We also have a team area on GitHub where our work repositories can be found.



    Projects

    Projects that span multiple categories, from the kernel and userspace to the Ports Collection or external projects.


    FreeBSD on Microsoft HyperV and Azure

    Links
    Microsoft Azure article on FreeBSD wiki URL: https://wiki.freebsd.org/MicrosoftAzure
    Microsoft HyperV article on FreeBSD wiki URL: https://wiki.freebsd.org/HyperV

    Contact: FreeBSD Integration Services Team <bsdic@microsoft.com>
    Contact: Wei Hu <whu@FreeBSD.org>
    Contact: Li-Wen Hsu <lwhsu@FreeBSD.org>

    Li-Wen is working on the FreeBSD release code related to Azure for the -CURRENT, 12-STABLE and 11-STABLE branches. The work-in-progress is available here. The 11.4-RELEASE image on Azure Marketplace is published. We are testing the releng/12.2 branch and 12.2-RELEASE image will be published to Azure Marketplace soon after released.

    This project is sponsored by The FreeBSD Foundation, with resources provided by Microsoft.


    Building FreeBSD on non-FreeBSD hosts

    Links
    Wiki URL: https://wiki.freebsd.org/BuildingOnNonFreeBSD

    Contact: Alex Richardson <arichardson@freebsd.org>

    Until recently FreeBSD could only be built on a FreeBSD host. However, many popular free CI tools only allow building on Linux or macOS and therefore can not be used for building the FreeBSD base system. Furthermore, it is sometimes useful to cross-build FreeBSD for a remote machine or an emulator even if the build machine is not running FreeBSD. The goal of this project is to allow building the base system on Linux and macOS hosts.

    I started this project in 2017 to allow building CheriBSD on the Linux servers and desktops that many of us working on the CHERI project use. The first few patches were upstreamed in 2018 (see the 2018q3 report) and I merged the full set of patches to CheriBSD shortly after. Over the past two years I have slowly been upstreaming the remaining patches and finally committed the last required change in time for this report.

    As of September 2020 it should be possible to use the buildworld and buildkernel make targets to build a fully-functional FreeBSD installation on macOS and Linux hosts. We use this in our continuous integration system to build and test CheriBSD disk images for multiple architectures. I have also committed a GitHub Actions configuration upstream that takes approximately 10 minutes to build an amd64 kernel. This will ensure that changes that break crossbuilding from Linux/macOS can be detected easily.

    Upstreaming the crossbuilding changes has resulted in various build system cleanups. For example, we now no longer need to use lorder.sh when building libraries which speeds up the linking step a bit. The portability and bootstrapping changes should also make it easier to upgrade from older versions since we no longer rely on host headers in /usr/include matching those of the target system (e.g. when bootstrapping localedef, etc.).

    While this support for building on Linux and macOS should still be considered experimental, it should work in many cases. If you would like to give it a try, the following command line should successfully build an amd64 world on Linux and macOS systems that have packages for LLVM 10 (or newer) installed: MAKEOBJDIRPREFIX=/somewhere ./tools/build/make.py TARGET=amd64 TARGET_ARCH=amd64 buildworld Builds must be performed using the ./tools/build/make.py wrapper script since most Linux and macOS systems do not ship an appropriate version of bmake. Please let me know if you encounter any issues.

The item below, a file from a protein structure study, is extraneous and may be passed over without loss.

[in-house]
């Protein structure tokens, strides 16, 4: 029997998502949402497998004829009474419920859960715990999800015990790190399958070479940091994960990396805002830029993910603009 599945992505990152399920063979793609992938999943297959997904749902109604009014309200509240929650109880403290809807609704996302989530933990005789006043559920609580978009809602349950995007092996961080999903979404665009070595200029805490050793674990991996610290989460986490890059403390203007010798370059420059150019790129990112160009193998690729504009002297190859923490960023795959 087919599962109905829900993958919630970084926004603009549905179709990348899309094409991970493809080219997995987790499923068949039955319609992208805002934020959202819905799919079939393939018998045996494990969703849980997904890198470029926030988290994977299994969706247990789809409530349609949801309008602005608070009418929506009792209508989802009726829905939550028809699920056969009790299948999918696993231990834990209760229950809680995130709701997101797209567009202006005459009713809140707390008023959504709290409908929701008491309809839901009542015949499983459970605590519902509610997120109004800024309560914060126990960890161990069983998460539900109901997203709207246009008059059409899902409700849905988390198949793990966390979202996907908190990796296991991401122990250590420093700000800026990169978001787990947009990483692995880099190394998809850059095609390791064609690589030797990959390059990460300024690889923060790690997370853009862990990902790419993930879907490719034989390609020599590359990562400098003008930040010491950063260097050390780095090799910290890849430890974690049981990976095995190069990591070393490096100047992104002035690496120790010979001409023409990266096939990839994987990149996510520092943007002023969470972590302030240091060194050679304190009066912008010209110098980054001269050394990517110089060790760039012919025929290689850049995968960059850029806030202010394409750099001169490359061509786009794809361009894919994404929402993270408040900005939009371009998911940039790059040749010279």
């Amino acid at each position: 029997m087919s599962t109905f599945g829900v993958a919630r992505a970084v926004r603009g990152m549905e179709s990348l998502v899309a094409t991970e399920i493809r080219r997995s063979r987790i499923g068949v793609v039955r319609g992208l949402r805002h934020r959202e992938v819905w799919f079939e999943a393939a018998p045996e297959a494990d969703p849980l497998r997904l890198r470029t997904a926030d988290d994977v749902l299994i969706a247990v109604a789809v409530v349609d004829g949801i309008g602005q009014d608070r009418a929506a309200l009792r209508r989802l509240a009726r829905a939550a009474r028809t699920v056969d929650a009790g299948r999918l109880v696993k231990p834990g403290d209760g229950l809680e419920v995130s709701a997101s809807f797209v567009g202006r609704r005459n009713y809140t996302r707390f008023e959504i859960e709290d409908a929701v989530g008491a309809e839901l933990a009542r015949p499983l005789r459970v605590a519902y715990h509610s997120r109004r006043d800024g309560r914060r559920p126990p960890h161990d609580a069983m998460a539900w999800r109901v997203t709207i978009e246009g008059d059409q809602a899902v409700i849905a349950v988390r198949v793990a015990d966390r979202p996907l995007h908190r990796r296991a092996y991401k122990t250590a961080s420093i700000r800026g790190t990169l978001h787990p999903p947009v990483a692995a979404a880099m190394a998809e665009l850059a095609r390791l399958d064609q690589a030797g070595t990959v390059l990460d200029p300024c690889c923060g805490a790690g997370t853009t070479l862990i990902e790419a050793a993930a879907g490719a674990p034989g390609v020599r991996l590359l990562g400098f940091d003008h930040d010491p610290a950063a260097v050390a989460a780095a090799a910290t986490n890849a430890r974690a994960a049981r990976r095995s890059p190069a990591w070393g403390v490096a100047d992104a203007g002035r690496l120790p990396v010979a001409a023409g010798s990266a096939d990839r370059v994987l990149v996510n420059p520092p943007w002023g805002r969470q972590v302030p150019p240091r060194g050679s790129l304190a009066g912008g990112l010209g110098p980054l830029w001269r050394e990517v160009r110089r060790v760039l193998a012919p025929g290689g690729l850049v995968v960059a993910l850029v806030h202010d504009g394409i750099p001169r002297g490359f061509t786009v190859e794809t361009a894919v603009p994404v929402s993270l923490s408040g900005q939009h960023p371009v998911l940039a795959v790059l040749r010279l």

Sponsor: DARPA


    Git Migration Working Group

    Links
    Git conversion tooling repo URL: https://github.com/freebsd/git_conv
    FreeBSD-git mailing list URL: https://lists.freebsd.org/mailman/listinfo/freebsd-git
    Beta doc git repo URL: https://cgit-beta.FreeBSD.org/doc
    Beta ports git repo URL: https://cgit-beta.FreeBSD.org/ports
    Beta src git repo URL: https://cgit-beta.FreeBSD.org/src

    Contact: Ed Maste <emaste@FreeBSD.org>
    Contact: Warner Losh <imp@FreeBSD.org>
    Contact: Ulrich Spörlein <uqs@FreeBSD.org>

    Work continues on FreeBSD's migration from Subversion to Git. Ulrich has addressed all known issues with svn2git and has been able to work around the inconsistent metadata and forced commit issues in the Subversion history.

    We still have additional documentation to write, and need to finish installing commit hooks (e.g. restricting branch creation, or ensuring appropriate data exists on cherry-pick commits).

    We expect to open the beta repository to test commits before the end of October. This is to allow testing of the commit hooks, and to allow developers to test access and become familiar with git operation. Commits in this repository will be deleted and the repository will be recreated at least once prior to the final migration.

    Those with an interest in the migration to Git are encouraged to subscribe to the FreeBSD-git mailing list and test out the beta src, ports, and/or doc repositories.

    You are also welcome check out the wiki, issues, README and other documentation at the Git conversion tooling repo.

    We currently expect to transition the src and doc repositories in mid-November. Additional investigation and experimentation with the ports repository is still underway.

    Sponsor: The FreeBSD Foundation (in part)


    Linux compatibility layer update

    Contact: Edward Tomasz Napierala <trasz@FreeBSD.org>
    Contact: Mark Johnston <markj@FreeBSD.org>

    Earlier Linuxulator work focused on code cleanups and improving diagnostic tools. Work has now shifted from cleanups to fixing actual applications. Current status is being tracked at Linux app status Wiki page. Initial focus was on applications that don't involve X11, mostly because they tend to be easier to test and debug, and the bug fixes are not application-specific.